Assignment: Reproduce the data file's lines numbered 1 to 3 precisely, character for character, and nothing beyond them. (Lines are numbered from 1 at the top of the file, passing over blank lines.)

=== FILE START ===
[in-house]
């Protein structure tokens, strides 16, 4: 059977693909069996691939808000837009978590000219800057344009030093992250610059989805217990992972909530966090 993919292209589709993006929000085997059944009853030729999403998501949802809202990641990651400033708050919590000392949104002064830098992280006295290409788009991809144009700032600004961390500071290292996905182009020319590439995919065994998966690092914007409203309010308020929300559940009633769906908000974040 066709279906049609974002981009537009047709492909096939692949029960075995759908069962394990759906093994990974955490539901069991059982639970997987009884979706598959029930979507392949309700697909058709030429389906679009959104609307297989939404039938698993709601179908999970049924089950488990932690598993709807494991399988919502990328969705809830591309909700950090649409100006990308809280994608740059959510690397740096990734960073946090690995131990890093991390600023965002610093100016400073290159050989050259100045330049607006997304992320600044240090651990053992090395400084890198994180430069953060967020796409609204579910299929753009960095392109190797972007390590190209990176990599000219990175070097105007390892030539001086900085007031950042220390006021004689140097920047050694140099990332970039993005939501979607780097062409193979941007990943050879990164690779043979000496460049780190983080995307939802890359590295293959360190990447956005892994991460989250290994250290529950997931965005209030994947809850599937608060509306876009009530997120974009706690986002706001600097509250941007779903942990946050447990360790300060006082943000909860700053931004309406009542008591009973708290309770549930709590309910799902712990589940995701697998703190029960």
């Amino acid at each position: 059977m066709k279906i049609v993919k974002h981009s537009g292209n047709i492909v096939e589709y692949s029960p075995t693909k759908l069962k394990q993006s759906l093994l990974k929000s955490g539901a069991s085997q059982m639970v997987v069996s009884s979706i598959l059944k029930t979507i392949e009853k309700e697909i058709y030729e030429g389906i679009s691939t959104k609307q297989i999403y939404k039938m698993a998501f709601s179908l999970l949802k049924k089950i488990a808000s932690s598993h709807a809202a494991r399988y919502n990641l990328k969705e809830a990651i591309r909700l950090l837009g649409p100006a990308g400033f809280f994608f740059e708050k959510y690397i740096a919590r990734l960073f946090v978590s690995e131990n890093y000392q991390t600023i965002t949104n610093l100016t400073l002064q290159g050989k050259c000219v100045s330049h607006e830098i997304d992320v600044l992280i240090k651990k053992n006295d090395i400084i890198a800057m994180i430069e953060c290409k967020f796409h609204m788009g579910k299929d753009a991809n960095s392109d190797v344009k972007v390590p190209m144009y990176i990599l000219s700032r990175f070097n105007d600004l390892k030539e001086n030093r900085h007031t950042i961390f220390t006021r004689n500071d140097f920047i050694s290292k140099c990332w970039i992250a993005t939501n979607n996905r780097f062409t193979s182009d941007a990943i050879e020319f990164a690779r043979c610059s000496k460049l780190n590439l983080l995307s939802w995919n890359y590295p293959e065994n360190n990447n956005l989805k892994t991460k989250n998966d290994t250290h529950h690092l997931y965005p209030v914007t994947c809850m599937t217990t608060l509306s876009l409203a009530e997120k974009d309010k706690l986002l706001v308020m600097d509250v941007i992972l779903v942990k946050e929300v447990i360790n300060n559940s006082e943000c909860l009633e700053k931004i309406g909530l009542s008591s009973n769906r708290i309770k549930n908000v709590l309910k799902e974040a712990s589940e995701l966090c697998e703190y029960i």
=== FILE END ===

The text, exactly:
[in-house]
């Protein structure tokens, strides 16, 4: 059977693909069996691939808000837009978590000219800057344009030093992250610059989805217990992972909530966090 993919292209589709993006929000085997059944009853030729999403998501949802809202990641990651400033708050919590000392949104002064830098992280006295290409788009991809144009700032600004961390500071290292996905182009020319590439995919065994998966690092914007409203309010308020929300559940009633769906908000974040 066709279906049609974002981009537009047709492909096939692949029960075995759908069962394990759906093994990974955490539901069991059982639970997987009884979706598959029930979507392949309700697909058709030429389906679009959104609307297989939404039938698993709601179908999970049924089950488990932690598993709807494991399988919502990328969705809830591309909700950090649409100006990308809280994608740059959510690397740096990734960073946090690995131990890093991390600023965002610093100016400073290159050989050259100045330049607006997304992320600044240090651990053992090395400084890198994180430069953060967020796409609204579910299929753009960095392109190797972007390590190209990176990599000219990175070097105007390892030539001086900085007031950042220390006021004689140097920047050694140099990332970039993005939501979607780097062409193979941007990943050879990164690779043979000496460049780190983080995307939802890359590295293959360190990447956005892994991460989250290994250290529950997931965005209030994947809850599937608060509306876009009530997120974009706690986002706001600097509250941007779903942990946050447990360790300060006082943000909860700053931004309406009542008591009973708290309770549930709590309910799902712990589940995701697998703190029960």
């Amino acid at each position: 059977m066709k279906i049609v993919k974002h981009s537009g292209n047709i492909v096939e589709y692949s029960p075995t693909k759908l069962k394990q993006s759906l093994l990974k929000s955490g539901a069991s085997q059982m639970v997987v069996s009884s979706i598959l059944k029930t979507i392949e009853k309700e697909i058709y030729e030429g389906i679009s691939t959104k609307q297989i999403y939404k039938m698993a998501f709601s179908l999970l949802k049924k089950i488990a808000s932690s598993h709807a809202a494991r399988y919502n990641l990328k969705e809830a990651i591309r909700l950090l837009g649409p100006a990308g400033f809280f994608f740059e708050k959510y690397i740096a919590r990734l960073f946090v978590s690995e131990n890093y000392q991390t600023i965002t949104n610093l100016t400073l002064q290159g050989k050259c000219v100045s330049h607006e830098i997304d992320v600044l992280i240090k651990k053992n006295d090395i400084i890198a800057m994180i430069e953060c290409k967020f796409h609204m788009g579910k299929d753009a991809n960095s392109d190797v344009k972007v390590p190209m144009y990176i990599l000219s700032r990175f070097n105007d600004l390892k030539e001086n030093r900085h007031t950042i961390f220390t006021r004689n500071d140097f920047i050694s290292k140099c990332w970039i992250a993005t939501n979607n996905r780097f062409t193979s182009d941007a990943i050879e020319f990164a690779r043979c610059s000496k460049l780190n590439l983080l995307s939802w995919n890359y590295p293959e065994n360190n990447n956005l989805k892994t991460k989250n998966d290994t250290h529950h690092l997931y965005p209030v914007t994947c809850m599937t217990t608060l509306s876009l409203a009530e997120k974009d309010k706690l986002l706001v308020m600097d509250v941007i992972l779903v942990k946050e929300v447990i360790n300060n559940s006082e943000c909860l009633e700053k931004i309406g909530l009542s008591s009973n769906r708290i309770k549930n908000v709590l309910k799902e974040a712990s589940e995701l966090c697998e703190y029960i």